Author

Xichen Mou

Date of Award

Summer 2019

Document Type

Open Access Dissertation

Department

Statistics

First Advisor

Joshua M. Tebbs

Second Advisor

Dewei Wang

Abstract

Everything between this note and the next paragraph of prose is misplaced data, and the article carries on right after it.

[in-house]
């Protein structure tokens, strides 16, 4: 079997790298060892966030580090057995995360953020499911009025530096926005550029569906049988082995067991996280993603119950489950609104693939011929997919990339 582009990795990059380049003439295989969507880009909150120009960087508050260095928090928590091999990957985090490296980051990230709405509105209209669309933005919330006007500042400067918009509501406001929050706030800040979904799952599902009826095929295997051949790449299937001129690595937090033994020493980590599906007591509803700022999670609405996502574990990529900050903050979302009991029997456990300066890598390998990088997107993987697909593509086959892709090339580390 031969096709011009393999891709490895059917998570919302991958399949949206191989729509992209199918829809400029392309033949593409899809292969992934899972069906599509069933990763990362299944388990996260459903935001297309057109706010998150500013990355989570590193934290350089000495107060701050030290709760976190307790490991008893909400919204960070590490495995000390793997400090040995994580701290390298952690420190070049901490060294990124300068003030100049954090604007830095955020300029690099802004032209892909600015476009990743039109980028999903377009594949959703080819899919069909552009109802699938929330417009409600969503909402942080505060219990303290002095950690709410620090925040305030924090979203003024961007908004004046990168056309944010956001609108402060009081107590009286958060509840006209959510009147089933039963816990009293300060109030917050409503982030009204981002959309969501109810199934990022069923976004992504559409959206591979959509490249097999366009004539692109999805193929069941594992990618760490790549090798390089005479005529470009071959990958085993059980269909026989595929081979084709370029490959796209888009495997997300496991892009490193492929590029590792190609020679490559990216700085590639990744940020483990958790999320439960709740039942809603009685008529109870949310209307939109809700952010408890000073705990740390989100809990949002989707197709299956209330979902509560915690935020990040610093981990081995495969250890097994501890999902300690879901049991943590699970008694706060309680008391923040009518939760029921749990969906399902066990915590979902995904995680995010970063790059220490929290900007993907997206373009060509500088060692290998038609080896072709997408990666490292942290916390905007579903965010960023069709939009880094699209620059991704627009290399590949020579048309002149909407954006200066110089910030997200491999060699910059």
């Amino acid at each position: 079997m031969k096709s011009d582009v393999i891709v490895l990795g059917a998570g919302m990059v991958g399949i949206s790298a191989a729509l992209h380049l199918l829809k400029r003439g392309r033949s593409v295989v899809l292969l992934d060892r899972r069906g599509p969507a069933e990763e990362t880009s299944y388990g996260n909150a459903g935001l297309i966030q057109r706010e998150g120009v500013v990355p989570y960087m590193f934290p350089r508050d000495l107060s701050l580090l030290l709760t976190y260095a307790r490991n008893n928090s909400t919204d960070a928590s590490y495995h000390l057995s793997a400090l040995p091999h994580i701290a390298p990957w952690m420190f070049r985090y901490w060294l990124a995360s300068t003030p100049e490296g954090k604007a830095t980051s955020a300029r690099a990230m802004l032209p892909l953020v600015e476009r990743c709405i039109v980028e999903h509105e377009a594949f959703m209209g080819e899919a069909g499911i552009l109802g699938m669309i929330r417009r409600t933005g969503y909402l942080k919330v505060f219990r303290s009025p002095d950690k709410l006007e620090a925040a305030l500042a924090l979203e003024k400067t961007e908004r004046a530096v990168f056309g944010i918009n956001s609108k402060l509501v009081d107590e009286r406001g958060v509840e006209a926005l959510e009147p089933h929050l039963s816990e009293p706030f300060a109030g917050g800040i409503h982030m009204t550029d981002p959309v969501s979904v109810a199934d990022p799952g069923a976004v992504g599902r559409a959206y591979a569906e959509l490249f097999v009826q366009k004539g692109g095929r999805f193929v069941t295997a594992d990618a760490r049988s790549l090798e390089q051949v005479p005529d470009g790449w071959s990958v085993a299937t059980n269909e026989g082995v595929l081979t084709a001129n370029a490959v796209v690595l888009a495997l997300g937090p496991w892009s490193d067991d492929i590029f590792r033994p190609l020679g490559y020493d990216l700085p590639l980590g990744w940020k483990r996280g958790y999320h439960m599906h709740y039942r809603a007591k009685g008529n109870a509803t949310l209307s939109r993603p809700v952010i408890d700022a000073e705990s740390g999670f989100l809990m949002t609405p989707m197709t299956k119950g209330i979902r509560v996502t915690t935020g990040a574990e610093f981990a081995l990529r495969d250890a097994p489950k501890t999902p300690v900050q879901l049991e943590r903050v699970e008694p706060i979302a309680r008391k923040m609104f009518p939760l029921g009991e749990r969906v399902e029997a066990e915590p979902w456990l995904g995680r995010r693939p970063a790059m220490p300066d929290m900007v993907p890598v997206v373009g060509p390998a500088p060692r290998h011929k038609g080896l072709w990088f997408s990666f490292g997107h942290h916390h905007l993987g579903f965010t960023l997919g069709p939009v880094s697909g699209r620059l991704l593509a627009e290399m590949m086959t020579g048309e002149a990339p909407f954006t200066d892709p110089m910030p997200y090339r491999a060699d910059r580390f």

In epidemiological applications, individual specimens (e.g., blood, urine, etc.) are often pooled together to detect the presence of disease or to measure the concentration level of a specific biomarker. Due to the advantage of cost efficiency, pooled data are also seen in diverse areas such as genetics, animal ecology, and environmental science. With pooled data, individual observations are masked and new statistical methods are needed to estimate characteristics such as disease prevalence, the underlying density function of a biomarker, etc. We focus on three estimation problems for pooled data. Chapters 2 and 3 propose nonparametric estimators for the density function f(Y|X) of a biomarker’s concentration Y given a single covariate X. We consider two types of pooling strategies: random pooling in Chapter 2 and homogeneous pooling in Chapter 3. For both strategies, we derive asymptotic properties of density estimators and evaluate performance through numerical studies in a variety of settings. We further illustrate the proposed methods by applying them to a polyfluorochemical data set. In Chapter 4, we develop a method to estimate disease prevalence and diagnostic accuracy probabilities (sensitivity and specificity) simultaneously from two-stage hierarchical group testing data. Through theoretical calculation and simulation, our approach is shown to be more efficient than existing methods which utilize only pooled-level responses.

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